Now "Black Lives Matter" has been painted down two blocks of Alabama Avenue, running alongside Jack Yates High in the school's colors of crimson and gold and flanked with Floyd's jersey number and 1973-2020, the dates of his birth and death.

Standing outside the high school, Dickerson looked at the mural and noted the many efforts that have begun in Floyd's name.

"We're still fighting the good fight of faith," he said. "Some of the [responsibility] has fallen on us to continue to see his legacy go on and not to let his name die in vain."

Dickerson and another Floyd football teammate and friend, Herbert Mouton, drove around the neighborhood one morning last month, pointing out all the ways it had changed since they played in the parks and streets as boys.

Texas Southern and the University of Houston have expanded and bought up property, and higher-end developments are springing up on the outskirts of the long-impoverished area. The YMCA where they once played basketball is no longer here, and empty lots dot the landscape where shotgun houses were razed.

They drove by Cuney Homes, the public housing project where Floyd grew up, and recounted the struggles that pushed their friend to move to Minneapolis in 2017 in search of better opportunities.

"A lot of guys aren't trying to leave the Cuney Homes — all they know is survival mode," said Mouton. "But for Floyd to move to Minnesota to get his life right really meant a lot."

Growing up here, Dickerson said, he believed they had passed the age when they were likely to be killed as Black men. He said it made Floyd's death in Minneapolis at the age of 46 all the more surprising.

"We had a stigma that Black men weren't going to make it to live to 25, so by us graduating and going off to college, we thought we missed it," he said.

Dickerson, Mouton and two of Floyd's other teammates formed the organization 88 C.H.U.M.P. (Communities Helping Underprivileged Minorities Progress) to give back to people facing the same disadvantages they had while growing up.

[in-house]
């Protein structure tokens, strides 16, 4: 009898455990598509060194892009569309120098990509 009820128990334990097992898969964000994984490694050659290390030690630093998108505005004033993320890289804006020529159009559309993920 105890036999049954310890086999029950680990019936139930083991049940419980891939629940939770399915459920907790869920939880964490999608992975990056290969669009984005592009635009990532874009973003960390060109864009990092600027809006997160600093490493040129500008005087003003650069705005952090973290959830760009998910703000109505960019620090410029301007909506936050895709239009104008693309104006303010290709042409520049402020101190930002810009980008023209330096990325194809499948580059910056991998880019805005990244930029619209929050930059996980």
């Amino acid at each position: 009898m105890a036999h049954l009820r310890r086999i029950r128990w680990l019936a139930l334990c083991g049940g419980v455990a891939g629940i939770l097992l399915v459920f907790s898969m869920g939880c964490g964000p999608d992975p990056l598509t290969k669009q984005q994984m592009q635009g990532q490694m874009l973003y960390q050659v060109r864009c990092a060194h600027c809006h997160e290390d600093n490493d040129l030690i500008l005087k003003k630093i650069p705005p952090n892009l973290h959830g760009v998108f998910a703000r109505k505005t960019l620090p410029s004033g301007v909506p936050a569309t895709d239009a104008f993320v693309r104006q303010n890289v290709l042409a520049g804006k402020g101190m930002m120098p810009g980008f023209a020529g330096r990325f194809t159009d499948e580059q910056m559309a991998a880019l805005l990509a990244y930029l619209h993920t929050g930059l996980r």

"They still need assistance out here. ... Once we get off these cameras and everybody goes their separate way and follows the next story, we've got to ask ourselves what progression is really being made," said Dickerson.

As the anniversary of Floyd's death loomed, the former football players collaborated with their alumni association, public officials and other organizations to upgrade the high school football field they plan to name for him. The project "is going to keep these kids out of trouble," said Dickerson.

In the wilting heat, they joined community leaders to announce the upcoming installation of synthetic turf on the football field. Students crowded into the bleachers and cheerleaders gathered by the stage.

Harris County Commissioner Rodney Ellis told the audience that much had changed since Floyd was killed.

"We're talking about how to open the doors ... for people who have been left out for so long," he said. "It's important that today, here at the high school where George Floyd played and graduated, right across from the Cuney Homes where he grew up, right in the heart of Third Ward, something great is going to happen.

"And we regret that somebody had to die so that we would do this, but we ought to take this and see what lessons we learned and in what ways we are all inspired to do better than the life that was there for George Floyd."

Maya Rao • 612-673-4210